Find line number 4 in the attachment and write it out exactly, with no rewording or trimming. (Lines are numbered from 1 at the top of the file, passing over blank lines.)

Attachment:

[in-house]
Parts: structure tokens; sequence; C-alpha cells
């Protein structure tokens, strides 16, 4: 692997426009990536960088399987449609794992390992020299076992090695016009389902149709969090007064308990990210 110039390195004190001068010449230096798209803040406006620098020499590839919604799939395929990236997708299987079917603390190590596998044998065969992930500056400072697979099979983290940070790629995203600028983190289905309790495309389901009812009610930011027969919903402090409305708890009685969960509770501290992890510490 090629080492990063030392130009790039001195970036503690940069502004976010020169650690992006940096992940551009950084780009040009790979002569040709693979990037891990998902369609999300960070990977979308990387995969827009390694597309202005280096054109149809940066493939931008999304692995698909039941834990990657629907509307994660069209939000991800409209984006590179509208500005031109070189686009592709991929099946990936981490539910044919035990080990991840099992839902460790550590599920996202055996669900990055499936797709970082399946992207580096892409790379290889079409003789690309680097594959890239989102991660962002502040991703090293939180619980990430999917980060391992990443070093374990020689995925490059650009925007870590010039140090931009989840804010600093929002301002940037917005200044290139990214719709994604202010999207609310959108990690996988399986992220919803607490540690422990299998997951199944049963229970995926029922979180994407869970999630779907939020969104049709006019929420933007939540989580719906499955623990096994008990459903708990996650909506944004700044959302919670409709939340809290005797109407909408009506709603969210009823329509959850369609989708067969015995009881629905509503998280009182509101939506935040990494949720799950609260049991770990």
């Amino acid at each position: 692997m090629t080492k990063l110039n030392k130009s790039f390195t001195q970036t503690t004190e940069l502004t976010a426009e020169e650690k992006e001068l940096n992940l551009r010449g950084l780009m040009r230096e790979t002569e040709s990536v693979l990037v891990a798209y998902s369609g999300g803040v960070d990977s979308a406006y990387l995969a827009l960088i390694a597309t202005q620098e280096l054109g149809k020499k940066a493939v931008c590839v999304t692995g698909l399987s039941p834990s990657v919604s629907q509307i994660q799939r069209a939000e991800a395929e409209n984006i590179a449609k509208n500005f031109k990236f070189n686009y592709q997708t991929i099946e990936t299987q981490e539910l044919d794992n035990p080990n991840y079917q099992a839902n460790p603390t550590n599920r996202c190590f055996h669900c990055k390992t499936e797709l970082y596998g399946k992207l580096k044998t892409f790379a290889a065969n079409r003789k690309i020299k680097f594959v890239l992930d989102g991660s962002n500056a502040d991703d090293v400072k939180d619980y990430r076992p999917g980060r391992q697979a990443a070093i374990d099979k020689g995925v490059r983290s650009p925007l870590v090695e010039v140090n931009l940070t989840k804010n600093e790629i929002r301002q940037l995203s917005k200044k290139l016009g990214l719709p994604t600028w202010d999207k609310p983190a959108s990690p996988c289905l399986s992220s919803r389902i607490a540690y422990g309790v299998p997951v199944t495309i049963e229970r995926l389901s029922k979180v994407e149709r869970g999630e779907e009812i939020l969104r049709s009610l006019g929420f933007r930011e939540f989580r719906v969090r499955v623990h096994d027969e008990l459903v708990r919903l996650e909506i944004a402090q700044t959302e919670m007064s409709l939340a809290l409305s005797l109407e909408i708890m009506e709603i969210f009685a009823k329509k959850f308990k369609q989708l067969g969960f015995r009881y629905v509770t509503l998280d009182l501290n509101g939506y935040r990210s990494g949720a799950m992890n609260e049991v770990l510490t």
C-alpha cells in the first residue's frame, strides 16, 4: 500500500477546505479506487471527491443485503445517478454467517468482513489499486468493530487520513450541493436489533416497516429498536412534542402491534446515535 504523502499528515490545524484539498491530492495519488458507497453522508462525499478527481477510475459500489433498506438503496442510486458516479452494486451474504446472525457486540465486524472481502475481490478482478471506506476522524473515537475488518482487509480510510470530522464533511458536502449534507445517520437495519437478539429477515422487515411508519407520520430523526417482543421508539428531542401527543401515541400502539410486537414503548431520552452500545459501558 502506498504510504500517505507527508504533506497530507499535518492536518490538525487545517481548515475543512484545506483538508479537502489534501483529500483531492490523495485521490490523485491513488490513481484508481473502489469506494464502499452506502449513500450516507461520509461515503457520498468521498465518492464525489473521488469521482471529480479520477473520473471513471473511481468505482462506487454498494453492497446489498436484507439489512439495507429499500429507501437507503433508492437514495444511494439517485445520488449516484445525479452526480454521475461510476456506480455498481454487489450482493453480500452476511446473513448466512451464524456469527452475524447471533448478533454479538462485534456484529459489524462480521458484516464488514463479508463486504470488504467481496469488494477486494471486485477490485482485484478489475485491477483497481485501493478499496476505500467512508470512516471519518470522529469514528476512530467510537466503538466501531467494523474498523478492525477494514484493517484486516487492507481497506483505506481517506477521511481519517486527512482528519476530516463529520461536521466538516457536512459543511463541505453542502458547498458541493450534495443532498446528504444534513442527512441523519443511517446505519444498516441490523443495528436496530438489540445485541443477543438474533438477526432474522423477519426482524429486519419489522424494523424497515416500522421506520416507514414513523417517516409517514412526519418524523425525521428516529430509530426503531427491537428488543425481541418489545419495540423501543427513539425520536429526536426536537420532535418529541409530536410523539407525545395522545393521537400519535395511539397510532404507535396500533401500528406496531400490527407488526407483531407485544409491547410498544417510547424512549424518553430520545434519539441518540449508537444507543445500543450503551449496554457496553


């Amino acid at each position: 692997m090629t080492k990063l110039n030392k130009s790039f390195t001195q970036t503690t004190e940069l502004t976010a426009e020169e650690k992006e001068l940096n992940l551009r010449g950084l780009m040009r230096e790979t002569e040709s990536v693979l990037v891990a798209y998902s369609g999300g803040v960070d990977s979308a406006y990387l995969a827009l960088i390694a597309t202005q620098e280096l054109g149809k020499k940066a493939v931008c590839v999304t692995g698909l399987s039941p834990s990657v919604s629907q509307i994660q799939r069209a939000e991800a395929e409209n984006i590179a449609k509208n500005f031109k990236f070189n686009y592709q997708t991929i099946e990936t299987q981490e539910l044919d794992n035990p080990n991840y079917q099992a839902n460790p603390t550590n599920r996202c190590f055996h669900c990055k390992t499936e797709l970082y596998g399946k992207l580096k044998t892409f790379a290889a065969n079409r003789k690309i020299k680097f594959v890239l992930d989102g991660s962002n500056a502040d991703d090293v400072k939180d619980y990430r076992p999917g980060r391992q697979a990443a070093i374990d099979k020689g995925v490059r983290s650009p925007l870590v090695e010039v140090n931009l940070t989840k804010n600093e790629i929002r301002q940037l995203s917005k200044k290139l016009g990214l719709p994604t600028w202010d999207k609310p983190a959108s990690p996988c289905l399986s992220s919803r389902i607490a540690y422990g309790v299998p997951v199944t495309i049963e229970r995926l389901s029922k979180v994407e149709r869970g999630e779907e009812i939020l969104r049709s009610l006019g929420f933007r930011e939540f989580r719906v969090r499955v623990h096994d027969e008990l459903v708990r919903l996650e909506i944004a402090q700044t959302e919670m007064s409709l939340a809290l409305s005797l109407e909408i708890m009506e709603i969210f009685a009823k329509k959850f308990k369609q989708l067969g969960f015995r009881y629905v509770t509503l998280d009182l501290n509101g939506y935040r990210s990494g949720a799950m992890n609260e049991v770990l510490t």